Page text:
Have you ever heard of the Wroclaw Gnomes? If not, then get ready to be enchanted by a culture-defining phenomenon that has been delighting tourists and locals alike for many years. As one of Poland’s top tourist attractions, the Wroclaw gnomes are hard to miss. Sizes ranging from small to larger-than-life statues, their colourful and quirky designs capture the heart and imagination, an engaging spectacle you don’t want to miss out on!
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Wroclaw is one of Poland’s most beautiful cities. The city in recent years has started to grow its international profile. It now draws in thousands of visitors each day that flock to see the city’s beautiful architecture, picturesque squares, historic cathedrals and warm hospitality.
However, the city has another attraction not like any other I’ve ever seen. It’s the hundreds of tiny gnomes or dwarfs that you can find dotted all over the city! These Wroclaw Gnomes or Krasnales as they are called locally have become a tourist attraction themselves. More and more have been seen popping up around the city each year!
To be honest I didn’t know much about them before I visited Wroclaw. If you didn’t know they were there you probably wouldn’t notice them at all. That is until you wonder why people are crouching down in random places such as corners and alleyways taking pictures of the floor! Probably the best way of finding these little creatures is looking for people crouching down and taking pictures than trying to find them yourself, although that’s not as much fun!
The history behind the Wroclaw gnomes:
Although these gnomes have become a cute tourist attraction, they represent a dark time in Polish history when Poland was under communist rule. The ‘Orange Movement’ was an underground protest movement based in Wroclaw in the 1980s that used absurdity and nonsense to stage a peaceful yet subversive protest.
The organisation initially painted dwarfs on walls that had been freshly painted to cover up anti-government slogans. This dwarf graffiti soon became the organisation’s trademark and appeared across all major cities of Poland.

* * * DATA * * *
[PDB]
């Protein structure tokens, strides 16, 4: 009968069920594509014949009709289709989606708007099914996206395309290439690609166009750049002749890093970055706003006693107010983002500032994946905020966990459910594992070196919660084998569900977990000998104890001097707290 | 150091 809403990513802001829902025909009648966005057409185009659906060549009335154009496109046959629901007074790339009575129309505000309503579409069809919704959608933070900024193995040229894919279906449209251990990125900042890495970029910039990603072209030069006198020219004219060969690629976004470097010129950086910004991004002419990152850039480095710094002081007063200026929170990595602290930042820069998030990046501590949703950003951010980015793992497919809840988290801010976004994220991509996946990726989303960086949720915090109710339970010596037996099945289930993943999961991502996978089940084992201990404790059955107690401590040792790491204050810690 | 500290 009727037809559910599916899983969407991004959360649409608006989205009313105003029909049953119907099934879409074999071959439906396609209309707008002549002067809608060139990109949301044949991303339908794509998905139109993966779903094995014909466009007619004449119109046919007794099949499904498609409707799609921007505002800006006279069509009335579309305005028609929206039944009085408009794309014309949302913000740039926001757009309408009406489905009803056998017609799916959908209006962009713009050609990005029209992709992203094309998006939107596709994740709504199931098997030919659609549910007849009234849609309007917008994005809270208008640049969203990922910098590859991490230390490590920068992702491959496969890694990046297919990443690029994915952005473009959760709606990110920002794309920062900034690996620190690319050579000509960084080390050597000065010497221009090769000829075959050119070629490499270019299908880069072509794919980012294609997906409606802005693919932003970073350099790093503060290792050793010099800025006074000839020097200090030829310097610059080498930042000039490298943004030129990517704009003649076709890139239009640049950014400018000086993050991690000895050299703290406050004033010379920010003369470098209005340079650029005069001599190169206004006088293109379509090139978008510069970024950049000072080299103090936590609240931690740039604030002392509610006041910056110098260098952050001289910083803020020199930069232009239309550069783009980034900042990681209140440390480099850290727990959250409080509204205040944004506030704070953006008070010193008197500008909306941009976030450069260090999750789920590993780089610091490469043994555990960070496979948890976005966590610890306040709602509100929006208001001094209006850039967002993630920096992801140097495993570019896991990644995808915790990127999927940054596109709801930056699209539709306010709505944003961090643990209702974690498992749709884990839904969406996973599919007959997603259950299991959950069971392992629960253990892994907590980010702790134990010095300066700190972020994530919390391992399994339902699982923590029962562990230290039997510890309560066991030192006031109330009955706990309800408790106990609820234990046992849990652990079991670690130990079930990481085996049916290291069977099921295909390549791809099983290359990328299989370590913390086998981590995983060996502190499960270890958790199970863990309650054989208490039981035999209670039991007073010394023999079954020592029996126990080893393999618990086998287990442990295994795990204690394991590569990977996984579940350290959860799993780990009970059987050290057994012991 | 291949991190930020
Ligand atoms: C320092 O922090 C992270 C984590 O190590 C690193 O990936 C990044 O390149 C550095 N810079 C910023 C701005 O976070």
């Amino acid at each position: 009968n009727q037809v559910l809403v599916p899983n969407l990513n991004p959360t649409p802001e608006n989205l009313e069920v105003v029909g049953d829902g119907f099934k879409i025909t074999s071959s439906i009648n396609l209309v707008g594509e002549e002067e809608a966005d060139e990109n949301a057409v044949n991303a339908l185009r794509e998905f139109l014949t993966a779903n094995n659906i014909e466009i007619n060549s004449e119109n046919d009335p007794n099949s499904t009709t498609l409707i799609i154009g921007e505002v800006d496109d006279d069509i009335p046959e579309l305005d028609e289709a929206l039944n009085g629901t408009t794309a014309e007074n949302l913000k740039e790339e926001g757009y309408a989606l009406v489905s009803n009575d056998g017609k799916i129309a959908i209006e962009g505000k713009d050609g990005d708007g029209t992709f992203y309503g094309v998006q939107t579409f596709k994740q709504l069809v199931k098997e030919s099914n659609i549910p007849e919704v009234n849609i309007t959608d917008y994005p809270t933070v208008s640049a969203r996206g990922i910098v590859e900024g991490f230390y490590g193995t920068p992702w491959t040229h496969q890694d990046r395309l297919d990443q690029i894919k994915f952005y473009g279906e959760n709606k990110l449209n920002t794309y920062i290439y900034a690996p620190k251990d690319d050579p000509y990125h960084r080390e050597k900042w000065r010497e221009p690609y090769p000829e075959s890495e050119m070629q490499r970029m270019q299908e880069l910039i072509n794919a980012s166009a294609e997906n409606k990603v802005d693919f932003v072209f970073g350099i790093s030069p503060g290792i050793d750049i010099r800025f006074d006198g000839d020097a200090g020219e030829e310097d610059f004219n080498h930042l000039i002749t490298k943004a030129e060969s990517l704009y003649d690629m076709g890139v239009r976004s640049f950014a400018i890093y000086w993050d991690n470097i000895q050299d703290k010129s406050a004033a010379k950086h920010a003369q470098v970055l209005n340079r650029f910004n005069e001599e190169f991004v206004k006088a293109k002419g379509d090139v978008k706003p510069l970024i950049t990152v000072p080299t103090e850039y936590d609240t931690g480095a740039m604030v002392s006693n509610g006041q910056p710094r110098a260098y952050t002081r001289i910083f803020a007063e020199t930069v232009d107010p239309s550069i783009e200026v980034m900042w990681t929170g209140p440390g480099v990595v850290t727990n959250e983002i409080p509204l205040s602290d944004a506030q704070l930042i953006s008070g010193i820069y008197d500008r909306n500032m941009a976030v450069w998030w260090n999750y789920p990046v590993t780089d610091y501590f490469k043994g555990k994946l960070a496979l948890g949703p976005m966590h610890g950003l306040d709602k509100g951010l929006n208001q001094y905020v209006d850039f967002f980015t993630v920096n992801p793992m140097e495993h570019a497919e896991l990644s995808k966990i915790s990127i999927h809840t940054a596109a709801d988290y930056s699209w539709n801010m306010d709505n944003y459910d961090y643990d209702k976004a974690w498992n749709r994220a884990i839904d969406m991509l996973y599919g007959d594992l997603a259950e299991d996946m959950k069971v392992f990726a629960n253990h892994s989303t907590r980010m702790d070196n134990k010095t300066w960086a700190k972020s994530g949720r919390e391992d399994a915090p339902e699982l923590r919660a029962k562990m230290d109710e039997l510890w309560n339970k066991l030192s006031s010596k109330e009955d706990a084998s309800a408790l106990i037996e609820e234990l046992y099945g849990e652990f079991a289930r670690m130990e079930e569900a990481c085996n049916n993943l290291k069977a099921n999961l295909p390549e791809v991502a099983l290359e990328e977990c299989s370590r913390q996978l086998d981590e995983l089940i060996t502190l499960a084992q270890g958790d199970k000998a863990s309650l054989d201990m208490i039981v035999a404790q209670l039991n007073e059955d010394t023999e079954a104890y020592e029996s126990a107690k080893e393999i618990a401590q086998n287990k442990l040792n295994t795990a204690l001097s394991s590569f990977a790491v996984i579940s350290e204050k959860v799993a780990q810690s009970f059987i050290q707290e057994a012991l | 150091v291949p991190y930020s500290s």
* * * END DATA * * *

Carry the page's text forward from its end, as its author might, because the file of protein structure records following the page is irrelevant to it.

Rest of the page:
Between 1985 and 1990 the ‘Orange Movement’ staged several ‘happenings’ across various Polish cities. These ‘happenings” encouraged people from all walks of life to join in and protest against the government. One such gathering on 1 June 1988 in Wroclaw became known as the Revolution of the Dwarfs. This was after over ten thousand people marched through the city wearing an orange dwarf hats and carrying and shouting the slogan ‘There is no freedom without dwarfs’
It was after this, that free elections took place in 2001. To commemorate the part in which the Orange Movement played bringing about political change a single ‘Papa’ gnome was installed. ‘Papa’ is now known as the first of the Wroclaw Gnomes and is situated on the corner of Swidnicka Street near the subway where many Orange demonstrations took place.
Today more than 300 gnomes or dwarfs are thought to be installed across the city. Nobody knows the exact figure, with more appearing all the time. Most of the early gnomes were commissioned by the Mayor of Wroclaw in an attempt to create a new tradition in the city. However, most of the newer Wroclaw Gnomes are sponsored by local businesses.
Finding the Wroclaw gnomes:
The best way of finding the gnomes is to just go out and explore this beautiful city. It won’t be long before you notice your first one, after that, you’ll be finding them all over the place. Keep a close eye on the tourist sites, popular restaurants and businesses.
If you want to find as many as possible you can always pick up a map from one of the many tourist shops but I think searching for them without a map is a lot more fun! Don’t forget to look upward, not all of them are on the floor!
Here are a few of my favourite gnomes:
What else to do in Wroclaw besides gnome hunting?
Wroclaw is my favourite city in Poland and would return again and again if I could. The city not only has a great history, it has some of the most beautiful buildings in Poland as well as a laid-back cosmopolitan atmosphere. You can spend days walking around exploring the city as well as checking out further afield.
One bonus for me was how it was lacking in the typical stag and hen parties found in Krakow, the city is bustling with visitors but it retains its authentic atmosphere.
For more information on what to do in Wroclaw, check out my post on the 11 best things to do in Wroclaw.
Thanks so much for stopping by, I appreciate every one of you who takes the time to read and make it to the end! I have lots of exciting new content coming in the next few weeks so make sure you pop back to catch up!